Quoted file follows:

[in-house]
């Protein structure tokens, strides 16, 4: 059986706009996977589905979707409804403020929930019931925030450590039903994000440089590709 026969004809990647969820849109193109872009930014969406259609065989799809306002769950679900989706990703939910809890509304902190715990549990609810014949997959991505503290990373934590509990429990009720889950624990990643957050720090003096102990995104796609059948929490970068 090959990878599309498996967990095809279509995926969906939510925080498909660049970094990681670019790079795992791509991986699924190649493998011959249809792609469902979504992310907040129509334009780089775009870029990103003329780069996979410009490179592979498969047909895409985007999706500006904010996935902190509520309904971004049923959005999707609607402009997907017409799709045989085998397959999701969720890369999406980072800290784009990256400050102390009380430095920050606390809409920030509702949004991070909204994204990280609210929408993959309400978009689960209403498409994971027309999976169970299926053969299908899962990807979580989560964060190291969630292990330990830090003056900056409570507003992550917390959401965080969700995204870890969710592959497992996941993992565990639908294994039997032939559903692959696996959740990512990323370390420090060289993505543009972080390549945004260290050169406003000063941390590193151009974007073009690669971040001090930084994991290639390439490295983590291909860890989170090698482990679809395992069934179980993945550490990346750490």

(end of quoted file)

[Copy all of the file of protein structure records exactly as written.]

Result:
[in-house]
């Protein structure tokens, strides 16, 4: 059986706009996977589905979707409804403020929930019931925030450590039903994000440089590709 026969004809990647969820849109193109872009930014969406259609065989799809306002769950679900989706990703939910809890509304902190715990549990609810014949997959991505503290990373934590509990429990009720889950624990990643957050720090003096102990995104796609059948929490970068 090959990878599309498996967990095809279509995926969906939510925080498909660049970094990681670019790079795992791509991986699924190649493998011959249809792609469902979504992310907040129509334009780089775009870029990103003329780069996979410009490179592979498969047909895409985007999706500006904010996935902190509520309904971004049923959005999707609607402009997907017409799709045989085998397959999701969720890369999406980072800290784009990256400050102390009380430095920050606390809409920030509702949004991070909204994204990280609210929408993959309400978009689960209403498409994971027309999976169970299926053969299908899962990807979580989560964060190291969630292990330990830090003056900056409570507003992550917390959401965080969700995204870890969710592959497992996941993992565990639908294994039997032939559903692959696996959740990512990323370390420090060289993505543009972080390549945004260290050169406003000063941390590193151009974007073009690669971040001090930084994991290639390439490295983590291909860890989170090698482990679809395992069934179980993945550490990346750490």